Breast pain or tenderness before your period generally feels like a dull, heavy ache in the breast tissue. While the pain usually subsides when your period ends, its intensity can vary from person to person.

Besides the general ache, here are the other symptoms you may experience with this type of breast pain:

1. Swelling and Tenderness

You may notice that your breasts feel swollen and extra tender to the touch. This is because hormone levels are fluctuating during this time of the month, leading to excess fluid retention in the breasts. The swelling usually decreases once your period begins.

2. Aching Pain

Aching pain is another symptom that tends to occur before your period. It usually starts up 2-3 days prior and can last until you start menstruating. The area around the nipples can be especially sensitive to touch due to the fluctuating hormones in your body.

3. Lumpiness or Thickening Around Nipples

Lumpiness or thickening of tissue around nipples can also occur with cyclical breast pain. The symptoms won’t go away until after your period has started — so don’t be alarmed!

All these symptoms are very normal; however, if any of them become persistent or worsen over time, it’s best to consult with your healthcare provider for further evaluation.

How to Manage and Treat Breast Pain Before Periods?

If you’re experiencing breast pain before your periods, there are ways to manage the discomfort. Here are a few tips:

Wear a well-fitted bra: Choose one with adjustable straps and breathable fabric. This can help keep your breasts supported and reduce the amount of strain on them.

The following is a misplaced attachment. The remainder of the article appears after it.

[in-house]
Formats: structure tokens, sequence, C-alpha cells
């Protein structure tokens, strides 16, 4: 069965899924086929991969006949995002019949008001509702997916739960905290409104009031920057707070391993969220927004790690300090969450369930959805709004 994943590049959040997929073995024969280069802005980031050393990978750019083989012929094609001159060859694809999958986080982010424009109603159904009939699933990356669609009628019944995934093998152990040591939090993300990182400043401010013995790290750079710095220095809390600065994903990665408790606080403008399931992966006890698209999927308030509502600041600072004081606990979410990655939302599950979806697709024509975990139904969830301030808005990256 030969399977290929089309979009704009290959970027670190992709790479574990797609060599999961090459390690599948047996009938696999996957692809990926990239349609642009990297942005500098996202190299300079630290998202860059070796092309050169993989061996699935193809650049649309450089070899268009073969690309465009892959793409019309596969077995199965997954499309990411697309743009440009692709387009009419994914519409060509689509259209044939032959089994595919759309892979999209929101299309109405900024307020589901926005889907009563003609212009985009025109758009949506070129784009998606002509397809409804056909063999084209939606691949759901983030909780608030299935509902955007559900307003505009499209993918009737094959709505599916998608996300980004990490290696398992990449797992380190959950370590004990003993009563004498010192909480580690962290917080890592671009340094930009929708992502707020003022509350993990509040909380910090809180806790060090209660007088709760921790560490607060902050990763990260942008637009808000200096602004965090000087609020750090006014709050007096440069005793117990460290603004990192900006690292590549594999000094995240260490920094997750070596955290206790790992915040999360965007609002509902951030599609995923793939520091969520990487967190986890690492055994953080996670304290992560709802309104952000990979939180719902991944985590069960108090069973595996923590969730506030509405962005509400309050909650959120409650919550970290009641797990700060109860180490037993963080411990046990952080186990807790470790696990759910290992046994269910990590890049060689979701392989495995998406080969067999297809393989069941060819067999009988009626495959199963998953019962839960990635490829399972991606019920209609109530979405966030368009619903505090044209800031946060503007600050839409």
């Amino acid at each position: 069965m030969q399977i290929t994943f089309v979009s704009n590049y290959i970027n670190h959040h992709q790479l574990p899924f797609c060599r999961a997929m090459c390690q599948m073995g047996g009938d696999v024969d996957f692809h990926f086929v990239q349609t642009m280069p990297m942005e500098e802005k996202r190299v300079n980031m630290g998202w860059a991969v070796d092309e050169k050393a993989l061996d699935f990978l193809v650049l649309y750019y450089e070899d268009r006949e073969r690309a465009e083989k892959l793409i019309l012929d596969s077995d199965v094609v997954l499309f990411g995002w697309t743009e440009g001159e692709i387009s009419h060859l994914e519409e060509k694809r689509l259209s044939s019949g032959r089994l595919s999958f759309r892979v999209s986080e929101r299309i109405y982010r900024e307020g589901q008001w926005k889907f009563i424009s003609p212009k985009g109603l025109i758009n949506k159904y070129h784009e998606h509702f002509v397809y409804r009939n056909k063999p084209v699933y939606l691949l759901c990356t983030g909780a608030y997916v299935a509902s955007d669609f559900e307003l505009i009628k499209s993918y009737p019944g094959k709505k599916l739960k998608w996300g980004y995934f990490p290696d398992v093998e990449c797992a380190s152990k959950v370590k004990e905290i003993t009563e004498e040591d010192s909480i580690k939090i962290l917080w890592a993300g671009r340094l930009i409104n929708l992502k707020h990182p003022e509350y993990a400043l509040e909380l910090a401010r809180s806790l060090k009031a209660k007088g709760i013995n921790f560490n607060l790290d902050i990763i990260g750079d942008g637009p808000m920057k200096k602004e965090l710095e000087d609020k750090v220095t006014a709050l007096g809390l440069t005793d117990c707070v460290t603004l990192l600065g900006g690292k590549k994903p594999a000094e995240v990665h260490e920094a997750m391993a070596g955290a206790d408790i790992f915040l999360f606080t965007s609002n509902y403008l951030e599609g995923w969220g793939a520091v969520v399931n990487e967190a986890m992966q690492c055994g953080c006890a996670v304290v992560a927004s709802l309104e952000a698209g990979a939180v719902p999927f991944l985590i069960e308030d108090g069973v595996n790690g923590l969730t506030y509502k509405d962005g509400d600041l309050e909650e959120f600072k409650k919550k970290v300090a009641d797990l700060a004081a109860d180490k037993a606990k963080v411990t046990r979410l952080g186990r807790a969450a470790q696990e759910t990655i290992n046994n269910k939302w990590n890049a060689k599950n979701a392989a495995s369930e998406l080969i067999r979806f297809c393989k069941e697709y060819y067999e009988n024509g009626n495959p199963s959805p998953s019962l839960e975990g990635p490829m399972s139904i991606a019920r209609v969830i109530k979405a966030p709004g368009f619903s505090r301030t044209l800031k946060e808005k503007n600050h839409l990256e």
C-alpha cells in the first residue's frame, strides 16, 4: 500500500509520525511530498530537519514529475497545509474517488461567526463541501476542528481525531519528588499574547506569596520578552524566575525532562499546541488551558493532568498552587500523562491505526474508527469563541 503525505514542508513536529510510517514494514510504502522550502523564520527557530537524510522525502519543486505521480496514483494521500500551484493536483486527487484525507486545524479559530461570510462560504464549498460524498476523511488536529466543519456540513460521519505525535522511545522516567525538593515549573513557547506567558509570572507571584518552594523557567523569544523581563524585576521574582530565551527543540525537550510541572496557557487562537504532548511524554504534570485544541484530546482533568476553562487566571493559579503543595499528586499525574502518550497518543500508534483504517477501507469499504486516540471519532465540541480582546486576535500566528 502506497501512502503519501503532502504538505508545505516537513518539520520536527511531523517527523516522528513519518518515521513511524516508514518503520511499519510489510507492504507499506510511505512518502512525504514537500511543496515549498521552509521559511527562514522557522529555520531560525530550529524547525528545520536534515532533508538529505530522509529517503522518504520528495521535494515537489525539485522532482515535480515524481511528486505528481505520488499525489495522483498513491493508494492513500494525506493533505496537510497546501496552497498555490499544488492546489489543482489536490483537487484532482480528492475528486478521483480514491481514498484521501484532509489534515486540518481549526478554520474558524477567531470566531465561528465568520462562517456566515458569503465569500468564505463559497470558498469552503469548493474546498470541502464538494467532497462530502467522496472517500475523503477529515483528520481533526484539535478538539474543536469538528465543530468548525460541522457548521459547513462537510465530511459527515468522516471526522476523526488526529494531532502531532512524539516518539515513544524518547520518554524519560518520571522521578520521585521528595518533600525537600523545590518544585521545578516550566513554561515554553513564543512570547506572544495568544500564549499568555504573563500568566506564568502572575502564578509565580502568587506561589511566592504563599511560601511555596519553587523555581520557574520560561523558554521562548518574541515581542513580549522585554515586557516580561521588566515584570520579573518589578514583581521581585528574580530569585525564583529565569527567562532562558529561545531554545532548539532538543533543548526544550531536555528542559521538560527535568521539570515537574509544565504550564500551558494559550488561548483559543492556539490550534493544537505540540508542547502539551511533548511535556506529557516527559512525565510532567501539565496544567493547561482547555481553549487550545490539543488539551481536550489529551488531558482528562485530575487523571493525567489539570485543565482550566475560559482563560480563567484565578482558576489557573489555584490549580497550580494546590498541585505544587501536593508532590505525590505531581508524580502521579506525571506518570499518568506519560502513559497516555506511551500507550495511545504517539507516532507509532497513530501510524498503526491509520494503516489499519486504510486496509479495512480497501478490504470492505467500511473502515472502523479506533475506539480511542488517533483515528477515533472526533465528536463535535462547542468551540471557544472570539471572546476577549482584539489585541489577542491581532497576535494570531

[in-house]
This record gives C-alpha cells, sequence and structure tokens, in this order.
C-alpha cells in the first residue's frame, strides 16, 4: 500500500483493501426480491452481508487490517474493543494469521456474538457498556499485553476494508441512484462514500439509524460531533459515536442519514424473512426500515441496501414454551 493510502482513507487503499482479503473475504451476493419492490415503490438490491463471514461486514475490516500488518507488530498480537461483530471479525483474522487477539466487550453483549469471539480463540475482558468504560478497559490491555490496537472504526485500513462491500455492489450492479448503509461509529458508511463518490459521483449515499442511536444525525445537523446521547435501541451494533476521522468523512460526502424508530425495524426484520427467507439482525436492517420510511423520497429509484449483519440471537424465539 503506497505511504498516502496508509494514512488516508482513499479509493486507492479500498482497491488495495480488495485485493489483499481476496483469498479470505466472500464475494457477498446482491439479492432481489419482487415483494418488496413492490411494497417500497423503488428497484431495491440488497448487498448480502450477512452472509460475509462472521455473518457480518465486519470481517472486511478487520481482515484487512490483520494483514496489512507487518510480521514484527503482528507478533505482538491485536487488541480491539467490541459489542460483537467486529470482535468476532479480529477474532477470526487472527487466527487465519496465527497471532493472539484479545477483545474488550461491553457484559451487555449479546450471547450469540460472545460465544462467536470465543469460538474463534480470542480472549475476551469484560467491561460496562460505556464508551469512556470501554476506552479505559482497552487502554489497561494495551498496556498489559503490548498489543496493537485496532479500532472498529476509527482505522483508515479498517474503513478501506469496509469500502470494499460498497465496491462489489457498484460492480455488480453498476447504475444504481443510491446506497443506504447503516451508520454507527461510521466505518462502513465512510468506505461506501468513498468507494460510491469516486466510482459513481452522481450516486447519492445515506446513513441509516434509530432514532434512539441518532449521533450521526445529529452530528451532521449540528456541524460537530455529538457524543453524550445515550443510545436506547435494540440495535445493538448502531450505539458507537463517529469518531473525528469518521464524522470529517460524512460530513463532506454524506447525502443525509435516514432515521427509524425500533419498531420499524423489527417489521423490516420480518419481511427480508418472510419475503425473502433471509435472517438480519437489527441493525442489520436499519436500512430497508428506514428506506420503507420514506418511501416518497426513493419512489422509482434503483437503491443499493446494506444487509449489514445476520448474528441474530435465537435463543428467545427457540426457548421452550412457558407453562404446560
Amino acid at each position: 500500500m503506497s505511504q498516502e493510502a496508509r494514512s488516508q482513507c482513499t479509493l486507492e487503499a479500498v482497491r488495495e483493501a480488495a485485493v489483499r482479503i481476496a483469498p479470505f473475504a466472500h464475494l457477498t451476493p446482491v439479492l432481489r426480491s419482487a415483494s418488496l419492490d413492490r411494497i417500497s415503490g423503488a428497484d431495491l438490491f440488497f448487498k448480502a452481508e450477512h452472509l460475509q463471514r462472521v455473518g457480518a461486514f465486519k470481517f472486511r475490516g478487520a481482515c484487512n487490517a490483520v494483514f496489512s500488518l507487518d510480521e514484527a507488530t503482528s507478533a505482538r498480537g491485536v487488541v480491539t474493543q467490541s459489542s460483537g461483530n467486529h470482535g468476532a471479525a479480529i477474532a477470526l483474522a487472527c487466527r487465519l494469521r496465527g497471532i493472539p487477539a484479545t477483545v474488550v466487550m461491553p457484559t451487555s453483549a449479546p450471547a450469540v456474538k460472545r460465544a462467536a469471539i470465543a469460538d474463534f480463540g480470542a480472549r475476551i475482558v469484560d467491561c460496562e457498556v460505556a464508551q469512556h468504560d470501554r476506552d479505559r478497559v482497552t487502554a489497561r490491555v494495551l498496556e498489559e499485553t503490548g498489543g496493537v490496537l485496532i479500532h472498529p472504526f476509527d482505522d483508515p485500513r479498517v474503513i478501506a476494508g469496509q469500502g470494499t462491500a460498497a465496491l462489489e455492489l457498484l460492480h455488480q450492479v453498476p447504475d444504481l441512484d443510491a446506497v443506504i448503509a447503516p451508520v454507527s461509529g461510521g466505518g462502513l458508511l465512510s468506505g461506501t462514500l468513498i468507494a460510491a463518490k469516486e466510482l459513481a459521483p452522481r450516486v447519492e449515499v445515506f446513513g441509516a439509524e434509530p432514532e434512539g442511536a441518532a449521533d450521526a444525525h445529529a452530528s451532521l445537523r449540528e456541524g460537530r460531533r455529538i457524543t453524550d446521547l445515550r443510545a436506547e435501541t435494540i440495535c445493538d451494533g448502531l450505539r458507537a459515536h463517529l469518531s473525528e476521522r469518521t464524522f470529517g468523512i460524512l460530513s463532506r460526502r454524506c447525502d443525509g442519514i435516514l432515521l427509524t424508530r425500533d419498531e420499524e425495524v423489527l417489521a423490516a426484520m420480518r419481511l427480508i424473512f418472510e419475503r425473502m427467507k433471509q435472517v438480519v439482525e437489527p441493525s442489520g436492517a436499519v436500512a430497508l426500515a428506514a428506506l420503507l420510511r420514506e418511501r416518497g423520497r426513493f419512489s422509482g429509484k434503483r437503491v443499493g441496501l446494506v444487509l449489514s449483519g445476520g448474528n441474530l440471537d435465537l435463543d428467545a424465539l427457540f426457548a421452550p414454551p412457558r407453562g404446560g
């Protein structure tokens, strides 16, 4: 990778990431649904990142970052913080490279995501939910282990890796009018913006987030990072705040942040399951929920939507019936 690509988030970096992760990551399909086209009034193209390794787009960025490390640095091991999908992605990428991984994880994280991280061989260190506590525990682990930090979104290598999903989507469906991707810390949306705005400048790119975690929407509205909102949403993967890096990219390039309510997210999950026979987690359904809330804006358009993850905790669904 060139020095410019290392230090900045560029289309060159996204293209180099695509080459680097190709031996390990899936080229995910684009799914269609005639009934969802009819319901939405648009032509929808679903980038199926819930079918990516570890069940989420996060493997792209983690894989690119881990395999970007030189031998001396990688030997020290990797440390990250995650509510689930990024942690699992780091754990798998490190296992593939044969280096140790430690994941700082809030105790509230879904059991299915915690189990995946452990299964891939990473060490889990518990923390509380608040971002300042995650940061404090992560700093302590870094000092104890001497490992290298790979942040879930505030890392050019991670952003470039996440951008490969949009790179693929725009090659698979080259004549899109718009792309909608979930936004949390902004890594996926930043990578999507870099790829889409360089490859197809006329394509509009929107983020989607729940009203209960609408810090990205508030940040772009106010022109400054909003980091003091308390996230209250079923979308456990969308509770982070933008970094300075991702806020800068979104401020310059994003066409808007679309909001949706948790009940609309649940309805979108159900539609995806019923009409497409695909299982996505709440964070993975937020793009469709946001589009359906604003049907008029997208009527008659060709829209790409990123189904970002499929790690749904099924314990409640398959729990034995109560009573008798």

Ice packs: Apply cold compresses or ice packs to your breasts to help reduce tenderness and soreness.

Don’t wear overly tight clothing: Make sure you wear comfortable clothing, avoiding anything too tight or restrictive. Wearing loose-fitting clothes can help improve blood circulation, which in turn can provide some relief from breast pain before the period.

Exercise regularly: Exercise increases circulation and helps you maintain overall good health, which can help make breast pain less painful over time.

Massage gently with oil: Massaging your breasts gently with a little bit of oil in an outward circular motion can also help alleviate the pain associated with breast tenderness before periods. It helps soothe the tissue, improving circulation, and relieving tension build-up in the area.

These are just a few tips to help ease your discomfort due to breast pain before your period—so keep them in mind!

Natural Remedies for Breast Pain Relief

Although you might be tempted to reach for a pill if your breasts are hurting before your period, there are natural remedies that can provide relief. Here are some of the best solutions to try:

1. Cold Compress